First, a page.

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Copyright 2001 Realization.org.



Showing Respect for Ramana Maharshi

How did Ramana Maharshi want his devotees to show their respect for him?


Devotees offer food to Sri Ramana Maharshi, a famous Indian sage of the early twentieth century..

A FEW DAYS AGO, the editor of this website received a letter from a reader which said in part:

Kindly ask your authors to learn proper conduct while writing about gurus or desist from writing about them. This is truly disgusting behavior and I am surprised that you put up a website with this kind of writing. I am passing on this article to the entire Indian community as an example of flagrant disregard for our community and our gurus.

The writer was upset because we had referred to Sri Ramana Maharshi, the great Indian saint, simply as "Ramana" without his usual honorific titles. (Sri means "eminent," maharshi means "great sage.")

The writer thought we did this due to a lack of respect, but actually we did it because it's customary in American publications (and those of most other English-speaking countries) to call religious figures by their first names alone after they have been introduced.

This custom should be familiar to anybody who has ever used an American or British encyclopedia. Saint Paul is simply Paul, Pope Gregory the Great is simply Gregory, and Jesus Christ is simply Jesus. This custom has nothing to do with respect or lack of it; it's just a convention.

Western users of English probably got into this habit from reading the Bible, where Moses is plain old Moses and Peter is plain old Peter.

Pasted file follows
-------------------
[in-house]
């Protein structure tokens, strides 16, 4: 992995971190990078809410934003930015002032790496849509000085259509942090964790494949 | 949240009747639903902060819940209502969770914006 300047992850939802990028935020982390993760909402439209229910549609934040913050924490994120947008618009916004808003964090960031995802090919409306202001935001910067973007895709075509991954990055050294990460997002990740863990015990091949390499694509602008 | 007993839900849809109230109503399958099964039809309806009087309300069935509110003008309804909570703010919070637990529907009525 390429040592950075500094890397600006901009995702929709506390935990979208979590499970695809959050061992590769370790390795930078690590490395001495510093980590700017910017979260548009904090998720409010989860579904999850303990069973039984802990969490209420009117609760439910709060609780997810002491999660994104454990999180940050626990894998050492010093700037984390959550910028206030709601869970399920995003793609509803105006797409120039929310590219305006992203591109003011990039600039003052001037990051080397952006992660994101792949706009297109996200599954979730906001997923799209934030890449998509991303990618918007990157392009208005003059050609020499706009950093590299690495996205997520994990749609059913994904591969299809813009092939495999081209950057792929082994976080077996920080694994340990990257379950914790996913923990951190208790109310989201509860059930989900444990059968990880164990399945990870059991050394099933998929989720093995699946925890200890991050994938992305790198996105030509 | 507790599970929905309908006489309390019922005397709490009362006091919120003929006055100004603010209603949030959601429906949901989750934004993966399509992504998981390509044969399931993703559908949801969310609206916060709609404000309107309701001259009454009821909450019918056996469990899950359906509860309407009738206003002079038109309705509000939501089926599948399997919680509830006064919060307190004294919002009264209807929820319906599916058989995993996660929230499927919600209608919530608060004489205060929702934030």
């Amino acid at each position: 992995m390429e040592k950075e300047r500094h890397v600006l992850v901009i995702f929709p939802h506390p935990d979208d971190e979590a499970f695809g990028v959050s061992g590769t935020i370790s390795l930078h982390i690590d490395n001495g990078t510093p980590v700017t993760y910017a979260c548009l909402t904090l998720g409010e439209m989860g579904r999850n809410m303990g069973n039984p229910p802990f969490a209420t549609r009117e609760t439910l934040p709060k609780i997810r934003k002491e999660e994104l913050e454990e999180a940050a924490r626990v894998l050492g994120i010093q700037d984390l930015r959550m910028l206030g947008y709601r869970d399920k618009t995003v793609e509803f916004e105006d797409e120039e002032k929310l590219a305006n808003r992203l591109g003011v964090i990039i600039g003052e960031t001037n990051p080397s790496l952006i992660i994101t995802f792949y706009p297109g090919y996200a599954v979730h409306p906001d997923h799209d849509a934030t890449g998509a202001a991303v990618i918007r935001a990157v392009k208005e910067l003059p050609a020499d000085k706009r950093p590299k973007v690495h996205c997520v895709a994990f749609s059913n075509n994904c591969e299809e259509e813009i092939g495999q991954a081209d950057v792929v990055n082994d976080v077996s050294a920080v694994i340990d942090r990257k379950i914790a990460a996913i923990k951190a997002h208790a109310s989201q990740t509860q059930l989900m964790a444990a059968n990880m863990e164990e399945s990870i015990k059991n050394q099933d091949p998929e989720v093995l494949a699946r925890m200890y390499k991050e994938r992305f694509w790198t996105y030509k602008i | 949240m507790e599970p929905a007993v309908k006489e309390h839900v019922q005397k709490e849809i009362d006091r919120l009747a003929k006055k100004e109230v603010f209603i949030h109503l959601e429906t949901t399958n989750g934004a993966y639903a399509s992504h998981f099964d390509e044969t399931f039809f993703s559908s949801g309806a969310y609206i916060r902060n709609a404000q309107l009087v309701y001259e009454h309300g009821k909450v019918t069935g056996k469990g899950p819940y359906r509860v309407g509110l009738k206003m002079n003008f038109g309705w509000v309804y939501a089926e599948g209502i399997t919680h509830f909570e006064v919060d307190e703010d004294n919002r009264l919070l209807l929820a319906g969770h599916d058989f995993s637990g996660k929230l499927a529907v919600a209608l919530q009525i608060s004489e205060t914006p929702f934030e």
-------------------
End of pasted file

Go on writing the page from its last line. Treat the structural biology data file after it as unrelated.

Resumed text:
EVEN THOUGH THE LETTER was based on a mistaken premise, it got me wondering what Ramana himself would think about this question of showing respect to him.

Luckily, we don't have to guess. Ramana's opinion has been preserved in the wonderful book Living By the Words of Bhagavan by David Godman. Here are some excerpts:

Bhagavan [Ramana] occasionally got irritated if devotees prostated to him excessively or absent-mindedly, without devotion. I can give several examples of this. I was once making garlands for the Mother's puja when Bhagavan came into the temple and sat in the padmasana [full lotus posture].

While I was prostrating to him he criticised me by saying, 'If you do like this, all the others will feel obliged to follow suit. Why should you all do namaskaram [prostrations] to me like this? I do not think that I am someone greater than you. We are all one.'

The others ignored these hints and went ahead with their own prostrations.

If there were any devotees sitting on the ground when Bhagavan came out of the hall, they would immediately stand up as a mark of respect. This mechanical gesture of deference occasionally annoyed him.

On one such occasion he told the standing devotees, 'Why are you standing like this? Why don't you stay seated on the floor? Am I a tiger or a snake that you should jump up every time I appear?'